Panasonic has developed a hair-washing robot that uses 16 electronically controlled fingers to give a perfect wash and rinse, the company said Friday.
The robot, images of which were distributed by Panasonic, appears to be about the size of a washing machine. Users sit in a reclining chair and lean back to place their head in the machine’s open top.
Two robot arms guide the 16 fingers, which have the same dexterity as human fingers, the company claimed. Sensors scan the person’s head to measure its shape and assure that just the right amount of pressure is applied when washing and rinsing, Panasonic said.
The machine also remembers each person’s head shape and preferred massage course so a repeat wash and rinse is as good as the first.
The robot was developed to assist caregivers in hospitals and health-care facilities and is the product of a Panasonic program that is developing robotic technology for health care and welfare services.
The prototype will be unveiled in Tokyo next week at the International Home Care & Rehabilitation Exhibition, which runs from Sept. 29 to Oct. 1.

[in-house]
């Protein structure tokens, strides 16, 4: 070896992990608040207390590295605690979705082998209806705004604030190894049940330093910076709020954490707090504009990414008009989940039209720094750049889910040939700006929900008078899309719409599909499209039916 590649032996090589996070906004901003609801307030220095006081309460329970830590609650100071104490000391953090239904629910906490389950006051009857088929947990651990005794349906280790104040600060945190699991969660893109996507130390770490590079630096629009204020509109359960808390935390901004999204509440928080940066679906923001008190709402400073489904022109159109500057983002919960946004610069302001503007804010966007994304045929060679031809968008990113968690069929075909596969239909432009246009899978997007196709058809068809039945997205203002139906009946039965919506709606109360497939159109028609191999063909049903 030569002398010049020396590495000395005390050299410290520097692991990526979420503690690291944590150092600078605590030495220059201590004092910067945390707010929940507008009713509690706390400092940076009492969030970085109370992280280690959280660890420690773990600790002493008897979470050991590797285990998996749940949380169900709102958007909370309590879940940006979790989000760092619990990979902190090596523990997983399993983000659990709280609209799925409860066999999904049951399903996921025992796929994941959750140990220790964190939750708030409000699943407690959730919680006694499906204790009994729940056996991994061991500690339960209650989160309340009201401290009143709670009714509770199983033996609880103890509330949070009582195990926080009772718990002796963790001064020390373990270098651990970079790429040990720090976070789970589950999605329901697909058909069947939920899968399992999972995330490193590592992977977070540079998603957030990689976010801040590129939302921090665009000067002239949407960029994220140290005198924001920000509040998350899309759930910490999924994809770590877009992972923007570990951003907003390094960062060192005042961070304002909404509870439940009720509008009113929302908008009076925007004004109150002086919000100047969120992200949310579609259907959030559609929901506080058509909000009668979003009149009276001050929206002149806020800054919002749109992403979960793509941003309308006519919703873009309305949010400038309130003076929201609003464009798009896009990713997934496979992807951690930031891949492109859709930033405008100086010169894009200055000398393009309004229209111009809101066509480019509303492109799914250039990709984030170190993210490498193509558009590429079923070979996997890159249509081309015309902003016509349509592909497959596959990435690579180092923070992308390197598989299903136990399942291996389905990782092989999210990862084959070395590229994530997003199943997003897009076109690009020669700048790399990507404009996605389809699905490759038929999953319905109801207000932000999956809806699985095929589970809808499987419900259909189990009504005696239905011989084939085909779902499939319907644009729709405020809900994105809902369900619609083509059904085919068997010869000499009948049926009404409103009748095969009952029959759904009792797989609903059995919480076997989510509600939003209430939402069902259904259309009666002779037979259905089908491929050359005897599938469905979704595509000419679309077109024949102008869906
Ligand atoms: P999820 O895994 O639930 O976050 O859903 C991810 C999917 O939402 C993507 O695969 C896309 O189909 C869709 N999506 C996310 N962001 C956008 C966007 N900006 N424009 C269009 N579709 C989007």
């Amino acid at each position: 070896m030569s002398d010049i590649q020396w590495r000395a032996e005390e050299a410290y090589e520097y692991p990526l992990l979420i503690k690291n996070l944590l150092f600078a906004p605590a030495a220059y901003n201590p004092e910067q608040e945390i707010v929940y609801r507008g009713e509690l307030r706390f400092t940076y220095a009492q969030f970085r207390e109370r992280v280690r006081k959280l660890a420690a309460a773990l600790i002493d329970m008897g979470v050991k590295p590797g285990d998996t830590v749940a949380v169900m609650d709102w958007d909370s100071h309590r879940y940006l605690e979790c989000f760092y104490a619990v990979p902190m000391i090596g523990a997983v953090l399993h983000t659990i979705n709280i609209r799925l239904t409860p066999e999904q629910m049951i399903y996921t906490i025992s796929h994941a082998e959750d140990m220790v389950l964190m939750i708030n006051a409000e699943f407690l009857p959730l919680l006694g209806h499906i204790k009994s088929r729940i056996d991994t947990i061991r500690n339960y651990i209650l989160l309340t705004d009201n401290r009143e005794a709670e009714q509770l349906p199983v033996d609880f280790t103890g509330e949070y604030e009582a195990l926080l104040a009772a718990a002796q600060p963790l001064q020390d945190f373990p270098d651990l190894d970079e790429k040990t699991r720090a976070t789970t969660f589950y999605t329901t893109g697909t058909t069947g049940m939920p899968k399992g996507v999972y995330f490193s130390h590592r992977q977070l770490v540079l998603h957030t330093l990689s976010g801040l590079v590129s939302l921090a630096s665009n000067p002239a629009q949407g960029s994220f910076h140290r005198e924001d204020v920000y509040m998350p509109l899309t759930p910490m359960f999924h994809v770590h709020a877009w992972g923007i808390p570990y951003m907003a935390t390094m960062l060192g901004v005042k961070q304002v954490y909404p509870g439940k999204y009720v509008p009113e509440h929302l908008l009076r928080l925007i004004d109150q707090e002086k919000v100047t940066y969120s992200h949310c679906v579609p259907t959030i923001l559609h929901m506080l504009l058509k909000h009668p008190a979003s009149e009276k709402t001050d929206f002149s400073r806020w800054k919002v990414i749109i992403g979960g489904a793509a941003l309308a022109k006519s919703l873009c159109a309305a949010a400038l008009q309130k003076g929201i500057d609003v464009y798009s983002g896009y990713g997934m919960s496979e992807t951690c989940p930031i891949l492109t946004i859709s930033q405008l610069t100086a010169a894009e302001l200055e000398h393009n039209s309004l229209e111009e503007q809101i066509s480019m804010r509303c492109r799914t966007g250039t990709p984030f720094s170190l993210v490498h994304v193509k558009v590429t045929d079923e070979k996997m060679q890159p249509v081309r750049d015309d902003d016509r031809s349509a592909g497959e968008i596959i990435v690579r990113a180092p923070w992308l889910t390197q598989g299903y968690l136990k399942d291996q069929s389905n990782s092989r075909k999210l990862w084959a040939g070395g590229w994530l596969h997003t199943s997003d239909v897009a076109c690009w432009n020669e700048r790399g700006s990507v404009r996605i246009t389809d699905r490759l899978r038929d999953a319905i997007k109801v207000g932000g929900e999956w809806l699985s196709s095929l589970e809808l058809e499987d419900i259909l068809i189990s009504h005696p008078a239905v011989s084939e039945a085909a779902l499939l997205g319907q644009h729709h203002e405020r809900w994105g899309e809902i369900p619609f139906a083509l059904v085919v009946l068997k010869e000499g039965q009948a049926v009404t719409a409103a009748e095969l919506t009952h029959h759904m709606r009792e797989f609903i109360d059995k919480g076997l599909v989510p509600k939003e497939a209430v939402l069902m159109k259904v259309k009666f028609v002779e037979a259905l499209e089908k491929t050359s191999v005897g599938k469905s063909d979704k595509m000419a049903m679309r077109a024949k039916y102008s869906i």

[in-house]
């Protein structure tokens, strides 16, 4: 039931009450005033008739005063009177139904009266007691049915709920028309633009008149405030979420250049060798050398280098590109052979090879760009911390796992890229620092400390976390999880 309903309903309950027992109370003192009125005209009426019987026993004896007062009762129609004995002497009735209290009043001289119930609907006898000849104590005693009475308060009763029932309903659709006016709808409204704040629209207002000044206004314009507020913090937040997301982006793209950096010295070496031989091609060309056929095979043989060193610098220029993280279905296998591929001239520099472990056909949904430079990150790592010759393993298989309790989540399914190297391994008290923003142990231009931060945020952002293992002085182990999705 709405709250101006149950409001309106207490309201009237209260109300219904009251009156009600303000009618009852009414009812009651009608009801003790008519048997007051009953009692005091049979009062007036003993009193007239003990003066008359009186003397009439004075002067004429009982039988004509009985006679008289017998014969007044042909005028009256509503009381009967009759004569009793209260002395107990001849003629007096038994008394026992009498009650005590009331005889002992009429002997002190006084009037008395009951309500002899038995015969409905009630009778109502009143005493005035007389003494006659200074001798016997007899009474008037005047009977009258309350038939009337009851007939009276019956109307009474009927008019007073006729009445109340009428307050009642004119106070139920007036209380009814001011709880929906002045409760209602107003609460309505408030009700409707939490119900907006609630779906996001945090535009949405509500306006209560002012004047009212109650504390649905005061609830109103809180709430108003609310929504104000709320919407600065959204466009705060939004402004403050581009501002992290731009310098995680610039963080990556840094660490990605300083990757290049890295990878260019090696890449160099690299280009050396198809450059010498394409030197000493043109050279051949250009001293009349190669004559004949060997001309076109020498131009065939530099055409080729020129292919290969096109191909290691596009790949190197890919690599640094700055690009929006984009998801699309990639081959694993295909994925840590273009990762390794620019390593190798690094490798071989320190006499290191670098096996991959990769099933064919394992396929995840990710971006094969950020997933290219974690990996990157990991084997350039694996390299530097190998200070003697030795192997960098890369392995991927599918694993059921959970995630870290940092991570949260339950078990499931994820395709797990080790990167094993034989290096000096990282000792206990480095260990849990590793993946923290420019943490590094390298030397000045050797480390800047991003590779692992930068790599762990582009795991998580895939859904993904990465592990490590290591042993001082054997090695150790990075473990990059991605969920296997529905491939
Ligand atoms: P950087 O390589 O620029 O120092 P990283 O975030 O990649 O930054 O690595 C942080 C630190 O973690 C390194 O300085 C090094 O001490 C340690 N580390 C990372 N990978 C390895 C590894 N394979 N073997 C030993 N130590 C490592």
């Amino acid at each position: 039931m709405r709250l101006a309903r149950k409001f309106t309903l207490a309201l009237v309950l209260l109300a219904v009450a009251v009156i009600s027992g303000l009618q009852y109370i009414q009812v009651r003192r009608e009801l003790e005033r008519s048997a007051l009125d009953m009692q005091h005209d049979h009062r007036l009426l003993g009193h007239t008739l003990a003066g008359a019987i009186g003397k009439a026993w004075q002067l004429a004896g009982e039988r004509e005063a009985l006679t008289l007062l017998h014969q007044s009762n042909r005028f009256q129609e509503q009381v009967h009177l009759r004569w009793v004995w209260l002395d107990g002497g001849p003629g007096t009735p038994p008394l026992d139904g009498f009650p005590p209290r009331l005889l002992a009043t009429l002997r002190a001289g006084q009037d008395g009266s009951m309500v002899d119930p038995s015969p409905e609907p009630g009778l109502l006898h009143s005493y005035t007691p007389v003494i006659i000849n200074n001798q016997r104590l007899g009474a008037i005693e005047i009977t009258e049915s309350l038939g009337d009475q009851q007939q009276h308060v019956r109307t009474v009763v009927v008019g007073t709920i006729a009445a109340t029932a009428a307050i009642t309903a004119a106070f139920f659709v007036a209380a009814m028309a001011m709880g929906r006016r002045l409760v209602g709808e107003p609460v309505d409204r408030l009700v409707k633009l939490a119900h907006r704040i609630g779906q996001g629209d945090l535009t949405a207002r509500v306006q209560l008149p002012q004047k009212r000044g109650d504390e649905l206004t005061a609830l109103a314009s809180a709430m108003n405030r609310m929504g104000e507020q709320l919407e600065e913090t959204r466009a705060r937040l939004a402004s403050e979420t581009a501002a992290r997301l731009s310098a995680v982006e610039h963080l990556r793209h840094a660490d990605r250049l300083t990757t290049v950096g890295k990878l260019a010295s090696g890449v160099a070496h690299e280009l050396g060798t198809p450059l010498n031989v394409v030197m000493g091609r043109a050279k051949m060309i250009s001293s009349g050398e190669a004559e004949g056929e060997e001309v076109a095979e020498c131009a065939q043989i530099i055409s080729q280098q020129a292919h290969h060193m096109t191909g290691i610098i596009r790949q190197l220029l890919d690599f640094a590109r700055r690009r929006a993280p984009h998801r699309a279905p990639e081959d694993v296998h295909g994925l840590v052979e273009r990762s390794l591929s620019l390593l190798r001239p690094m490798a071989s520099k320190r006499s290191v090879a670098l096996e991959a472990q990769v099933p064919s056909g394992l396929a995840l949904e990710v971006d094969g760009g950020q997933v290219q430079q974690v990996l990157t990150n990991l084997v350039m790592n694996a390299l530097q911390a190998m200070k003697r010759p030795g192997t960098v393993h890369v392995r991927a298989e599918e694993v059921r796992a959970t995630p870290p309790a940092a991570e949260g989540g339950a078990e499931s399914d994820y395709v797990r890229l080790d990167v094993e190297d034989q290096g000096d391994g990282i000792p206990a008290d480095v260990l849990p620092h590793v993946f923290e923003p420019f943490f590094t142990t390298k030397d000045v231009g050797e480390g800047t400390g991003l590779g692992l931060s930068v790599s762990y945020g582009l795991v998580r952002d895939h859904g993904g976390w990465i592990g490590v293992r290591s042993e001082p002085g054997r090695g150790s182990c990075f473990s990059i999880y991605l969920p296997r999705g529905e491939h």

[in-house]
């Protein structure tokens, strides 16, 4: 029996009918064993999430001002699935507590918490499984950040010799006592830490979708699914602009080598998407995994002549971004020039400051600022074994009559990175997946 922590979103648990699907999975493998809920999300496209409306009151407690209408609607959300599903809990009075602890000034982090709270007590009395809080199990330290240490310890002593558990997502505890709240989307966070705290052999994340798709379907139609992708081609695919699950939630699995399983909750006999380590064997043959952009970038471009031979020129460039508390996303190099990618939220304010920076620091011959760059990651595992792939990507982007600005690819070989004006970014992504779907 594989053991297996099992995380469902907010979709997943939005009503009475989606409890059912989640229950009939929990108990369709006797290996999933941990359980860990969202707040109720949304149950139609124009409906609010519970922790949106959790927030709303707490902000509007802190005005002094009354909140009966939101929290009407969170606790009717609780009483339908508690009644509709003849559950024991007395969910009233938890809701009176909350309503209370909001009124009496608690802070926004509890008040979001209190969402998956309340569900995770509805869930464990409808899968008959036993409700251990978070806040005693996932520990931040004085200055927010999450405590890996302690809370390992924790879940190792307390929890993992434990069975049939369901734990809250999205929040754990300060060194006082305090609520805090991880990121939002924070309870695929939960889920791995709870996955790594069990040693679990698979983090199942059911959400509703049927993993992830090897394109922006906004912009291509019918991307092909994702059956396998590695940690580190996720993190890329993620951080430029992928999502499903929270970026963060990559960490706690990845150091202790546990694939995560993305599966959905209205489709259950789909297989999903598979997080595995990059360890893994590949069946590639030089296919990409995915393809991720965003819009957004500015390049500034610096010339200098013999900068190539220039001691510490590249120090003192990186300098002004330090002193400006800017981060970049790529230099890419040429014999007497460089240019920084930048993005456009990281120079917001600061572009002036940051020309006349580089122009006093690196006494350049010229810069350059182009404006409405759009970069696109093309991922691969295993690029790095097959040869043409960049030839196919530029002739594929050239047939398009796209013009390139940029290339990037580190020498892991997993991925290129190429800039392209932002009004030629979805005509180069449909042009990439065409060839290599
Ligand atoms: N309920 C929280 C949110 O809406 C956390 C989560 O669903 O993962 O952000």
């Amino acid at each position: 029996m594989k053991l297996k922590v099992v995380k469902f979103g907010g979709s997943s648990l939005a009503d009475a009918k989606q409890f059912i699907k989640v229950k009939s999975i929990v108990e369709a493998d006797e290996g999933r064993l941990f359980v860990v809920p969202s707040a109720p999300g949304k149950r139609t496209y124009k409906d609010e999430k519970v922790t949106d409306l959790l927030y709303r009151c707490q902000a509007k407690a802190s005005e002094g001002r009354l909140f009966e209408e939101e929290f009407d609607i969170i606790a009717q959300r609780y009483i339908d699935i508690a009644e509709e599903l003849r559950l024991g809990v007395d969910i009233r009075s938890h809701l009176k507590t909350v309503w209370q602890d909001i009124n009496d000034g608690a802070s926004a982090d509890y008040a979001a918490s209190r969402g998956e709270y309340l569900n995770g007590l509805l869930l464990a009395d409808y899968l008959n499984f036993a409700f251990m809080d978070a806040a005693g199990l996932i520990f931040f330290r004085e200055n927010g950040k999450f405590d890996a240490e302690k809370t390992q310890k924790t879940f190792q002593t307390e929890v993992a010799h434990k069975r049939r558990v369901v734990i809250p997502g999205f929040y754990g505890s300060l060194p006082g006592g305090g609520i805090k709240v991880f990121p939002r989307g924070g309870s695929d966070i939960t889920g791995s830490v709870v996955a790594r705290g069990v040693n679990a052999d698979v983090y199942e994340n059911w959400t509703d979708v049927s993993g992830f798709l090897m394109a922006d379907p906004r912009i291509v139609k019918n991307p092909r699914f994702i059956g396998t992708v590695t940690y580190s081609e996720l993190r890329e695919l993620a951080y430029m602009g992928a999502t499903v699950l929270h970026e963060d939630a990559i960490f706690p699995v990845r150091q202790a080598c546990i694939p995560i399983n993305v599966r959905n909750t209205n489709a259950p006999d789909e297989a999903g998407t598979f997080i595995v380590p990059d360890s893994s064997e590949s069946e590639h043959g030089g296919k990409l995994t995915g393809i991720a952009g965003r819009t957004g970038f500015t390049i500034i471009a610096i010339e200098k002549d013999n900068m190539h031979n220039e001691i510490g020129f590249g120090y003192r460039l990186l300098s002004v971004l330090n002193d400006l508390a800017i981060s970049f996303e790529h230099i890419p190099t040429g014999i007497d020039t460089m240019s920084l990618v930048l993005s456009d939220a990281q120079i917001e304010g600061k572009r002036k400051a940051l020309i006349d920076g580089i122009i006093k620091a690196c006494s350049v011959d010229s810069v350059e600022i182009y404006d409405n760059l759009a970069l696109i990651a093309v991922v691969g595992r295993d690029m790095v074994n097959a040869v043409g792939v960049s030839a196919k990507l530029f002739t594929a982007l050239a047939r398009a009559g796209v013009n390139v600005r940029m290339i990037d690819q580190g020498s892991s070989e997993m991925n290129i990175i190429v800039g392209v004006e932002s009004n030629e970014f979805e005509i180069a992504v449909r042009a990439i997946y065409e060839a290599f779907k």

At the same event last year Panasonic showed off a prototype of a robotic bed that morphed into a wheelchair. It worked in the opposite way that some airline seats convert into flat beds and the prototype on show last year looked very much like an aircraft seat. (It can be seen in action in this video.)
An updated version of the bed will also be unveiled at the event this year.
The latest model appears less bulky than last year’s prototype. Panasonic said it has reduced the number of motors and modified components to make the docking and undocking of the wheelchair from the bed a much smoother operation.
Panasonic said the robots are designed to provide a more comfortable life for the elderly and people with limited mobility while reducing the burden on caregivers.
While not well known for its robotic technology, Panasonic is hoping to build its research into a US$1.2 billion business by 2015. The company has a robotics lab at its research laboratory in Osaka and has developed a handful of prototype robots in addition to the bed.
They include a porter robot that can be used to assist workers in pulling heavy objects like medical carts and a robot that can assist with serving food and washing dishes. (See this video for shots of these robots at work.)
Panasonic hasn’t provided a launch date for any of the robots. An obstacle to their commercialization likes in the lack of safety standards and liability laws concerning robots that interact with humans. Clarification is needed on such issues before the robots could become products, but guidelines could be published in Japan as early as 2012.